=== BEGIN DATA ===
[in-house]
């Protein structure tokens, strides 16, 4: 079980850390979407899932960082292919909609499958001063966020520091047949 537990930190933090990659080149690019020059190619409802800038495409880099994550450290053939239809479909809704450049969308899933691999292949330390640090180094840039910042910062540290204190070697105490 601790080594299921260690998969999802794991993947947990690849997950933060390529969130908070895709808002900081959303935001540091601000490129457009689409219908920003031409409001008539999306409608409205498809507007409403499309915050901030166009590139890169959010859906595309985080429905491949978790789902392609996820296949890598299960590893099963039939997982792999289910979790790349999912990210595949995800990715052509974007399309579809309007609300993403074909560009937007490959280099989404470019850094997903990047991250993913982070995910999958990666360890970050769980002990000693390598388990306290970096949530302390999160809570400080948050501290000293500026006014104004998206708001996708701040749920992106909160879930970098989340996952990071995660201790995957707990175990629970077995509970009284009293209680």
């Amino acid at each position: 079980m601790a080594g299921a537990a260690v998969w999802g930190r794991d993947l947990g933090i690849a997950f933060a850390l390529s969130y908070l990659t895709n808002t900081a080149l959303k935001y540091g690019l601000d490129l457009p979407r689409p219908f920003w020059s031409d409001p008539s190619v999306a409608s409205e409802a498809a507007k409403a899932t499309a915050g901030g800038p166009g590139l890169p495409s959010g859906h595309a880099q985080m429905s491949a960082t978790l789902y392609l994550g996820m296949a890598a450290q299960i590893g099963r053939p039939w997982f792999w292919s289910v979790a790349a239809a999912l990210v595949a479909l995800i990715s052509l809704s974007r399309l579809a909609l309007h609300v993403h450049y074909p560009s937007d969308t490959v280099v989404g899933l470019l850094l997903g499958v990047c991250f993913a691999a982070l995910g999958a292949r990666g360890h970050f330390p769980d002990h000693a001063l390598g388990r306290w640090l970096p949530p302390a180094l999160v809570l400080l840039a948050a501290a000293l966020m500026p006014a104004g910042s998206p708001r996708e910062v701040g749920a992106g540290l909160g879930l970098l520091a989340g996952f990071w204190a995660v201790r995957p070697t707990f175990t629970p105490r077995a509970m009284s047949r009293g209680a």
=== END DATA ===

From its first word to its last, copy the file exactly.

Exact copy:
[in-house]
């Protein structure tokens, strides 16, 4: 079980850390979407899932960082292919909609499958001063966020520091047949 537990930190933090990659080149690019020059190619409802800038495409880099994550450290053939239809479909809704450049969308899933691999292949330390640090180094840039910042910062540290204190070697105490 601790080594299921260690998969999802794991993947947990690849997950933060390529969130908070895709808002900081959303935001540091601000490129457009689409219908920003031409409001008539999306409608409205498809507007409403499309915050901030166009590139890169959010859906595309985080429905491949978790789902392609996820296949890598299960590893099963039939997982792999289910979790790349999912990210595949995800990715052509974007399309579809309007609300993403074909560009937007490959280099989404470019850094997903990047991250993913982070995910999958990666360890970050769980002990000693390598388990306290970096949530302390999160809570400080948050501290000293500026006014104004998206708001996708701040749920992106909160879930970098989340996952990071995660201790995957707990175990629970077995509970009284009293209680």
């Amino acid at each position: 079980m601790a080594g299921a537990a260690v998969w999802g930190r794991d993947l947990g933090i690849a997950f933060a850390l390529s969130y908070l990659t895709n808002t900081a080149l959303k935001y540091g690019l601000d490129l457009p979407r689409p219908f920003w020059s031409d409001p008539s190619v999306a409608s409205e409802a498809a507007k409403a899932t499309a915050g901030g800038p166009g590139l890169p495409s959010g859906h595309a880099q985080m429905s491949a960082t978790l789902y392609l994550g996820m296949a890598a450290q299960i590893g099963r053939p039939w997982f792999w292919s289910v979790a790349a239809a999912l990210v595949a479909l995800i990715s052509l809704s974007r399309l579809a909609l309007h609300v993403h450049y074909p560009s937007d969308t490959v280099v989404g899933l470019l850094l997903g499958v990047c991250f993913a691999a982070l995910g999958a292949r990666g360890h970050f330390p769980d002990h000693a001063l390598g388990r306290w640090l970096p949530p302390a180094l999160v809570l400080l840039a948050a501290a000293l966020m500026p006014a104004g910042s998206p708001r996708e910062v701040g749920a992106g540290l909160g879930l970098l520091a989340g996952f990071w204190a995660v201790r995957p070697t707990f175990t629970p105490r077995a509970m009284s047949r009293g209680a």